Tuesday, May 28, 2013

Musings on Hummingbirds

I've taken 100's, maybe 1000's of photos of hummingbirds.  I was going through them this morning and thought I just might put a few of my favorites here.  They are framing today on the house and I'm kind of getting into this blog thing a little.  

As I was going through the photos, I realize how many are terrible shots.  Why did I keep them?  Photoshop is not that good!  No way to make them better even exists.  Or if there is, I sure don't know how to do it.  

Here are some of the ones I think are the best.  And some I think are just OK.  I want to share what I've seen and what I know about them.  If you're not interested, that's ok, too. More on the house in a day or two.

First, is the Anna's Hummingbird.  The photos of the Anna's are from Marysville.  They have been taken over the last few years.  They are the most common hummingbird on the Pacific Coast.  No larger than a ping pong ball and no heavier than a nickle.  

This is the male Anna's.  With "iridescent emerald feathers and sparkling rose-pink throats, they are more like flying jewelry than birds."  

The one below is my favorite.  I think the feathers look like pink chain maille.  And I love the little bug stuck on his bill.

The female Anna's is stocky, too, and mostly iridescent green. 

Anna's are welcome backyard birds.  They are easy to attract and love the feeders.    


I started feeding my hummingbirds year round in 2008.  I loved seeing the hummingbirds eating when there was a bit of snow on the ground.  Most of the time, I remembered to take the feeders in at night when it was going to freeze, but sometimes not.  Didn't seem to deter them at all.  Maybe they like their sugar water on the rocks once and a while!

I did bring in the feeders and put them on the heat register to thaw them.  I didn't want the hummingbirds to get brain freeze!

The other hummingbird that visited us in Marysville was the Rufous Hummingbird.  They are the feistiest hummingbirds.  The Rufous males are "bright orange on the back and belly and have a vivid iridescent-red throat."  The feathers on the throat are called a "gorget."  It is called that from the piece of metal that used to protect the throat during battle.  


These little ones attack flowers and other hummingbirds.  They seem to be relentless!  This photo is from 2009 and it seems they have not been visiting as much since.  

Their red throat really shows up when they buzz by.  They are pretty noisy, too.  You can hear them coming for sure.  

The Rufous female looks much like the Anna's female.  The major difference I see is the orange tummy and orange going down the tail.

When you see the Anna's photo next to the Rufous, it's easy to see the difference.

If you see them on their own, it's very hard to tell which is which.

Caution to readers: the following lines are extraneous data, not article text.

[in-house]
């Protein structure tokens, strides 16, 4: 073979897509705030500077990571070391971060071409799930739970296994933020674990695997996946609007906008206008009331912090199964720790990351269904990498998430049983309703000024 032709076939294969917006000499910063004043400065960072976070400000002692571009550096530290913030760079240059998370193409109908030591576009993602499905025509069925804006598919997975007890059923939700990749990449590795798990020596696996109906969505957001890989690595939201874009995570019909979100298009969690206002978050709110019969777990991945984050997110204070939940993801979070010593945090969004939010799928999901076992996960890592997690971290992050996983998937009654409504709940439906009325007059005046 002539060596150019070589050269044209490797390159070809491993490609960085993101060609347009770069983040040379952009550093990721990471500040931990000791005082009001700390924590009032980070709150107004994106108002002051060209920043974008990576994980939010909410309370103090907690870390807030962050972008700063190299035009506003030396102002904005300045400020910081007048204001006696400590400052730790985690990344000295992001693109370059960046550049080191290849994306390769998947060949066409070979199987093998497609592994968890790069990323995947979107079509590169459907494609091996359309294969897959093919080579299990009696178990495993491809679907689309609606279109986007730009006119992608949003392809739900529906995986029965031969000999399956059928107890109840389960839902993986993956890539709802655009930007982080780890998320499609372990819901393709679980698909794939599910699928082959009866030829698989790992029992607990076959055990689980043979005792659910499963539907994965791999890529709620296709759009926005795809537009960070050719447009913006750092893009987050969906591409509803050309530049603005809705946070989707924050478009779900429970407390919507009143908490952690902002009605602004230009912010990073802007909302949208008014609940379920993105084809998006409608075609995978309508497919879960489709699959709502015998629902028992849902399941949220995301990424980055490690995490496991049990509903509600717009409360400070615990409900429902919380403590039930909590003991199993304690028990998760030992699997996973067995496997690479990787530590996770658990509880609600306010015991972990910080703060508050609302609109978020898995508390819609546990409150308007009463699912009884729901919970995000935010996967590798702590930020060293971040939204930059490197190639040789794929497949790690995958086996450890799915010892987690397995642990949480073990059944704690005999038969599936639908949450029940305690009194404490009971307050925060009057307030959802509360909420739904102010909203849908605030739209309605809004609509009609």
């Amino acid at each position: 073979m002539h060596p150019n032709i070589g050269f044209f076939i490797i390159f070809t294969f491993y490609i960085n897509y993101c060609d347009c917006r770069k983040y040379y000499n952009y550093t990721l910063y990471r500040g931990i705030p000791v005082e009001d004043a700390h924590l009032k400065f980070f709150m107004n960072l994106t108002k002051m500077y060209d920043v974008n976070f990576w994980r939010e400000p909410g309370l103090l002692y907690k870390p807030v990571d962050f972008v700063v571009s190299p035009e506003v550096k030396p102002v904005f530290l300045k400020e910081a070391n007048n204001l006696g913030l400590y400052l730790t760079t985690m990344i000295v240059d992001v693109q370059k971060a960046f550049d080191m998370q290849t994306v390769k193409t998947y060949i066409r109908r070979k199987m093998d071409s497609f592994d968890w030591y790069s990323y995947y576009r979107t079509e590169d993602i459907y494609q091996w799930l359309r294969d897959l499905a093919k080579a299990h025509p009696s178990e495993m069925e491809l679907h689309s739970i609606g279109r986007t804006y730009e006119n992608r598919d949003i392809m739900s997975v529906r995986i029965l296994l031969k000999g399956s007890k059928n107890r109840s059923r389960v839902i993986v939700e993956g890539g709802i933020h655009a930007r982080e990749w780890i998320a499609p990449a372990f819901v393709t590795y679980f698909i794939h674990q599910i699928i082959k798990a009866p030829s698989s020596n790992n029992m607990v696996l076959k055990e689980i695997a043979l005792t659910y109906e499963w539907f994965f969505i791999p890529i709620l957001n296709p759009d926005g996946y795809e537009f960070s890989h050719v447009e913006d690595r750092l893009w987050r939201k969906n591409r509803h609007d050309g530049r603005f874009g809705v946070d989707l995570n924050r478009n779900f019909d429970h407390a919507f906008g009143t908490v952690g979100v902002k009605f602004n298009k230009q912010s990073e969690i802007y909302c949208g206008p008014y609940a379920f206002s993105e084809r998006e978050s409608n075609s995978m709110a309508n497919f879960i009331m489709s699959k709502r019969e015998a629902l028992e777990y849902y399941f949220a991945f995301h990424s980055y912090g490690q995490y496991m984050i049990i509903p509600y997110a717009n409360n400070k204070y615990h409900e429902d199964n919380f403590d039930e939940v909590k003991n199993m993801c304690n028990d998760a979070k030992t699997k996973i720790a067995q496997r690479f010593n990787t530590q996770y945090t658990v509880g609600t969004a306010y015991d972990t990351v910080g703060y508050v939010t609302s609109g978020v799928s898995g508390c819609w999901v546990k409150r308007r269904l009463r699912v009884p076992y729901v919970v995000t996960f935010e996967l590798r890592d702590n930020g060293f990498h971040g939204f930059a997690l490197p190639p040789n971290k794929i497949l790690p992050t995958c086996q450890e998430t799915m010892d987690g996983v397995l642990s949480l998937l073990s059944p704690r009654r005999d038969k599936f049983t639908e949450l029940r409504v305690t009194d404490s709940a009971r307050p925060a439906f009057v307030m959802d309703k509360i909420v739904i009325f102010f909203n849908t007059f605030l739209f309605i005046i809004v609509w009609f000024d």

Now that I am in Idaho, I have seen new (for me) species of hummingbirds.  The first one I'm showing is the Calliope Hummingbird.  These hummingbirds are the smallest breeding birds in North America and Canada.  They are also the smallest long-distance migratory bird.  "This bird was named after the Greek muse Calliope."

Their backs and heads are a metallic green and their throats have purple feathers that look a lot like rays.  He almost looks like he has wine-red whiskers!

This morning was cold and rainy.  This little guy was all puffed up to stay warm.  

The Calliope females are also green on the head and back.  Her throat is white with faint speckles that may show red iridescence.  The female's white tummy is buff colored on the sides.  The female also has white tips on the outer feathers of their dark tails.


The last hummingbird I've seen here is the Black-chinned Hummingbird.  I have only seen the male shown here one time!  He is quite elusive.  I read they are widespread, but not at my house.  Or he is that really quick one that is gone before I have my camera in my hands.   

The Black-chinned Hummingbird has a green head, back and sides.  He has an iridescent purple stripe at the base of his black chin.  He also has a gray chest, a black tail and a white spot behind his eye.  The throat of the Black-chinned Hummingbird can look like the whole throat is velvety black like the one above.  I will be working to get a shot that shows that purple stripe!

The female also has the white spot behind her eye.  She has a greenish back and head and a clear, smooth gray throat and belly.  The female Black-chinned Hummingbird is also bigger than the male.  


I hope you enjoyed my hummingbird photos.  I love trying to capture them.

I'm also hoping to get more shots of that male Black-chinned hummer.  

OK, here are a couple of photos of me and of us at the house.  I couldn't resist!



1 comment:

  1. Love your stories and pictures you've taken! They are beautiful. I, too, am just in love with hummingbirds! They are my favorite. We are from Oceanside, California and have hummingbirds year round. Well, about 4-5 stay during our winters. Have had numerous nests in our yard. I love catagorizing the different little ones I see.
    I now have 8 feeders set up at various parts of our backyard.
    The only enemy they have here are big black crows. They eat the little eggs if they find them, so I am constantly schooing them away!
    Again, thank you for posting your pictures and story.
    A Hummingbirds Friend,
    Kristina K